Ancient Worlds: Waking the Dead

Ancient Worlds: Waking the Dead

In spite of her name, the Witch of Endor was, in fact, five foot one, spoke comprehensible Aramaic, and was not furry.
In spite of her name, the Witch of Endor was, in fact, five foot one, spoke comprehensible Aramaic, and was not furry.

As we approach Halloween, I’ll be taking a little detour (appropriate!) from our trip through the Odyssey to highlight some of the more horror-centered elements of ancient literature. First up? How about a raising of the dead to chase our trip to the Underworld last week?

Necromancy is a staple of the fantasy genre. It’s also one of the oldest standards out there. Long before Mary Shelley put a scientific spin on the practice, raising the dead was a popular way to impress people.

And terrify them.

And, given the methods involved, probably gross them out.

Why is necromancy so popular? Maybe it’s because something in us sees crossing that line between life and death as the ultimate power. Maybe it’s a kind of remnant of ancestor worship from an ancient past. Or maybe it’s because we all harbor the hope that once we shed the mortal coil, there will be answers.

(Although, as a magician friend of mine once said, “If your Uncle Jimmy was a dumbass when he was alive, why do you think he’ll be any smarter now that he’s dead?”)

We see necromancy in the Bible, when King Saul consults the Witch of Endor. (image) We see it in Homer, when Odysseus goes to visit the deceased Tiresias. The geographer Strabo (trust me, geography books used to be a lot more interesting) talks about necromancy in the Persian Empire.

erichtho-brit-museum1

But my favorite ancient gravediggin’ witch has to be Erichtho. (Warning: I’m a bit biased, since I did my dissertation on the epic she’s featured in. I promise, I won’t make you read it.)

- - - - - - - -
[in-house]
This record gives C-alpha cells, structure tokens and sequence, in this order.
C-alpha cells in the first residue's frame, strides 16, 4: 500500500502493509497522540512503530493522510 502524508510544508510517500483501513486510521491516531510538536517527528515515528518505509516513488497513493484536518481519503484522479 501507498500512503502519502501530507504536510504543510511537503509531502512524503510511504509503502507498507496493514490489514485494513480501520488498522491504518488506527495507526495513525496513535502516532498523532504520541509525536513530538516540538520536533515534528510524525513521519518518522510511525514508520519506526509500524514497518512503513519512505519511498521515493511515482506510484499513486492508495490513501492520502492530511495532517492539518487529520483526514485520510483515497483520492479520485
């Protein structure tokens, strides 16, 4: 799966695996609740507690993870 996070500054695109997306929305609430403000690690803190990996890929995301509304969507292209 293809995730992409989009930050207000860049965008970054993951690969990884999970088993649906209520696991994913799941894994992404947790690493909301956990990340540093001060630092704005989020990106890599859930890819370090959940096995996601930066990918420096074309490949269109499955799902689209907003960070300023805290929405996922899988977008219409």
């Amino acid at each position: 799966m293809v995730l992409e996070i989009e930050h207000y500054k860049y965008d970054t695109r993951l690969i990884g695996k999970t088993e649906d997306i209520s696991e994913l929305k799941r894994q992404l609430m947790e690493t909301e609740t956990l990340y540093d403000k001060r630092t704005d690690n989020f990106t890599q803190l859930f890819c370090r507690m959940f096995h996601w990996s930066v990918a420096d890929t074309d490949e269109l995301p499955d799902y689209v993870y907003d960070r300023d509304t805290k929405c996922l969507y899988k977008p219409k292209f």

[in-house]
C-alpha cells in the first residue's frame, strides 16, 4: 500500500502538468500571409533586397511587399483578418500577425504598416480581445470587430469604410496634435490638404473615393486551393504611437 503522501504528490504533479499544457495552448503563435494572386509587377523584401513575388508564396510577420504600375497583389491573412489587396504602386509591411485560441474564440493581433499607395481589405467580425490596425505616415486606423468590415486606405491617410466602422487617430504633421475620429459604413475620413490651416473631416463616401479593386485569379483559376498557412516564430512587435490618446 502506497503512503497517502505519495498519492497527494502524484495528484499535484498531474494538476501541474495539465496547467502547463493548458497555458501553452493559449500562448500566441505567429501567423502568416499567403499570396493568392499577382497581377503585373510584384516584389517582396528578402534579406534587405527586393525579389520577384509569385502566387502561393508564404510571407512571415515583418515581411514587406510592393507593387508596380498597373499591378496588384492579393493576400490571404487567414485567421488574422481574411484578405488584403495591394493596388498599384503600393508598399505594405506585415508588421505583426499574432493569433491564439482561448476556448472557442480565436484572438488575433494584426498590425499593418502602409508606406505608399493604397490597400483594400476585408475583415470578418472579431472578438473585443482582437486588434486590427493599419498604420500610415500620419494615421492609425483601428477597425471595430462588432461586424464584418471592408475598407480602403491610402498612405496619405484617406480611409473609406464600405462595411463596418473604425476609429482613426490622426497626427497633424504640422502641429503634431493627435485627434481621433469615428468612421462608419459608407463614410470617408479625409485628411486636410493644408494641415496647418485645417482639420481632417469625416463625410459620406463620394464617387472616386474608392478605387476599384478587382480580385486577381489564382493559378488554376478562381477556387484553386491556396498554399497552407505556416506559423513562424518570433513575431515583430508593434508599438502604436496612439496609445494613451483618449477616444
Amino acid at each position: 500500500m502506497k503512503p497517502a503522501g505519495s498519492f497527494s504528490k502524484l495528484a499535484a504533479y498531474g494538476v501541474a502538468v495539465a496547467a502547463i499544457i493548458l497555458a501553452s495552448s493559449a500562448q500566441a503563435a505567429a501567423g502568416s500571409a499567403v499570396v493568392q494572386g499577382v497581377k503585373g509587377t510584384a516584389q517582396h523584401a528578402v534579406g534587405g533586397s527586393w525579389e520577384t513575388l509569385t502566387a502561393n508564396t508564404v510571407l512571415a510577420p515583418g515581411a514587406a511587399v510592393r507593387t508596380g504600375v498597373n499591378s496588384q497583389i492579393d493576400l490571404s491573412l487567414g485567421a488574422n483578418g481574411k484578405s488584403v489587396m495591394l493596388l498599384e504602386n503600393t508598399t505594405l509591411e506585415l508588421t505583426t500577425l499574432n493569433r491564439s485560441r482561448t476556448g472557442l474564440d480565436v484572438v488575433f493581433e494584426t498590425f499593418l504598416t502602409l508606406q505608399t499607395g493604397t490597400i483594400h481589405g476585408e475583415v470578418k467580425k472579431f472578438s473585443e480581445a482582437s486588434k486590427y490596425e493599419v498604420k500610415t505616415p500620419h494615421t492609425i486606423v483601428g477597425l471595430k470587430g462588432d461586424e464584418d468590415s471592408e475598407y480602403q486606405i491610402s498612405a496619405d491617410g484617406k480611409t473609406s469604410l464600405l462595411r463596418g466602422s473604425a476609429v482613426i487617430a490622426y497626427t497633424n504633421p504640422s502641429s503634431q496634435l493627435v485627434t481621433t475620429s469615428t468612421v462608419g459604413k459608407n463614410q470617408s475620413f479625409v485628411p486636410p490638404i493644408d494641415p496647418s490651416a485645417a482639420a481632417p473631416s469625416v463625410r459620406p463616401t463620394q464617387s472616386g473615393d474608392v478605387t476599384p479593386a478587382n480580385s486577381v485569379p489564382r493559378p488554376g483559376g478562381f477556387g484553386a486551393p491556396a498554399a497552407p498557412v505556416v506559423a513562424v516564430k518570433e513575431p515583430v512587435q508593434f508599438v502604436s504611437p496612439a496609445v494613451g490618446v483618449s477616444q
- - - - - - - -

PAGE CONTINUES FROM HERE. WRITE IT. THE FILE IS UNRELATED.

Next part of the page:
Lucan’s Pharsalia is an epic poem on the Roman Civil War. The big one. The one that made Caesar Caesar, the reason the Russians had Czars instead of Pompeys. If you haven’t heard of it, you’re in the vast majority, and all you really need to know for now is that if they made a movie, Tarantino would be your best bet.

About midway through the poem, Sextus Pompey goes off in search of a necromancer to find out how the next day’s big battle is going to turn out. (Answer: very badly.) He wanders the battlefield until he finds Erichtho, going up and down among the dead and gathering spare parts.

Erichtho is not just any witch. No, this is a bona fide Thessalian Witch. Lucan tells us that these witches can command the sun and moon, the tides, and the earth itself. They can kill a man with their spells, or bring him back to life. They possess all the secrets of magic, spells, and poisons,and even the gods are afraid of them.

This is no smouldering temptress, and Erichtho is about as far from Circe as you can get. Rather than living on a private island surrounded by pets, Erichtho haunts graveyards, and when Sextus finds her, she is literally hanging off a dead body by her teeth, gnawing pieces off.